Scientists at the University of Wisconsin-Madison have found a way to upgrade biofuels through the use of a plant-derived chemical. Because the process is both renewable and cheaper than current methods, it could make waves in the biofuel industry as research continues.
The process uses plant material based gamma valerolactone, or GVL. GVL is used to deconstruct plants and then create sugars. In fact, around 85 to 95 percent of the starting material can be converted to sugars through this process. Those sugars can be upgraded into biofuels, either chemically or biologically. Sugars are used to ferment yeast into ethanol. Alternately, the sugars can also be used to create drop-in biofuels through chemically upgraded furans (one of a group of colorless, volatile, heterocyclic organic compounds containing a ring of four carbon atoms and one oxygen atom).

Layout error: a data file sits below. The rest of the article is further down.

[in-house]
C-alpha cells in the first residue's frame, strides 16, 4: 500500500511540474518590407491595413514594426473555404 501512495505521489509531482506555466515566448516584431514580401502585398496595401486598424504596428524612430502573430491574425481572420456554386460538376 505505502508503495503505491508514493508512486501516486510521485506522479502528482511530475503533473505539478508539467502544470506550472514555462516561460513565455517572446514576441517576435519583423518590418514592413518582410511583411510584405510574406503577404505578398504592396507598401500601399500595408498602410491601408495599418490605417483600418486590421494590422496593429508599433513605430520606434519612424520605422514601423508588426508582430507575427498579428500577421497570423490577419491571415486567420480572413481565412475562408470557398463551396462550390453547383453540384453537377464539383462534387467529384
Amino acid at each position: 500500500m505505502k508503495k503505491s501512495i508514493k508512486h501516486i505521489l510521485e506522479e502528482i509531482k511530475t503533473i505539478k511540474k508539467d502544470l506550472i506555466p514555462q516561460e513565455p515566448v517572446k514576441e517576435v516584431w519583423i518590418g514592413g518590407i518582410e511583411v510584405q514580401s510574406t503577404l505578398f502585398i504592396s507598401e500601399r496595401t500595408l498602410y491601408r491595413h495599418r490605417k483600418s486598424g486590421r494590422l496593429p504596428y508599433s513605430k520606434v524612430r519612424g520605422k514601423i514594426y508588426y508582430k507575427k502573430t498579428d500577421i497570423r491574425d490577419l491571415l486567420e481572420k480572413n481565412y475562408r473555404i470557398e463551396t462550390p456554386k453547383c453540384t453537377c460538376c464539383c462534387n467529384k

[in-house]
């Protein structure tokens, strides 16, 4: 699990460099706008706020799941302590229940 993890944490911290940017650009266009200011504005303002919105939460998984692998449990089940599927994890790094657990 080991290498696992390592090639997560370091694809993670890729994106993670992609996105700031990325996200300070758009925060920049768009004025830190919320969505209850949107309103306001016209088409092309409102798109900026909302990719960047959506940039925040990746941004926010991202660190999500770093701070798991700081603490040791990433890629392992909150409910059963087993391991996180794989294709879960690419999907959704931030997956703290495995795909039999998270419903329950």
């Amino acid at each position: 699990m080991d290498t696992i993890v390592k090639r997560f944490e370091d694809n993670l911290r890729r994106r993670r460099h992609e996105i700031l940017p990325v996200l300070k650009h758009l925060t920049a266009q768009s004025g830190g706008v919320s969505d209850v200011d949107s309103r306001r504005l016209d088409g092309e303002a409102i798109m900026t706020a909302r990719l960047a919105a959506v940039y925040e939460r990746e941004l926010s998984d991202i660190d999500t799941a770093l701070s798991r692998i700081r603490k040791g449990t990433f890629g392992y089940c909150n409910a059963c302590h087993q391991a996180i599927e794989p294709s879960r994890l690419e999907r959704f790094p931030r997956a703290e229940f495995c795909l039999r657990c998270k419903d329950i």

According to the research, this process may reduce costs of ethanol production by 10 percent, compared to the costs of current methods.
Postdoctoral researcher and the research paper's lead author, Jeremy Luterbacher, thinks there are many possibilities that could come from this.
"Showing that removing and recycling GVL can be done easily, with a low-energy separation step, is a little more of an achievement. By feeding the resulting sugar solution to microorganisms, we proved we weren't producing some weird chemical byproducts that would kill the yeast, and that we were taking out enough GVL to make it nontoxic,” said Luterbacher.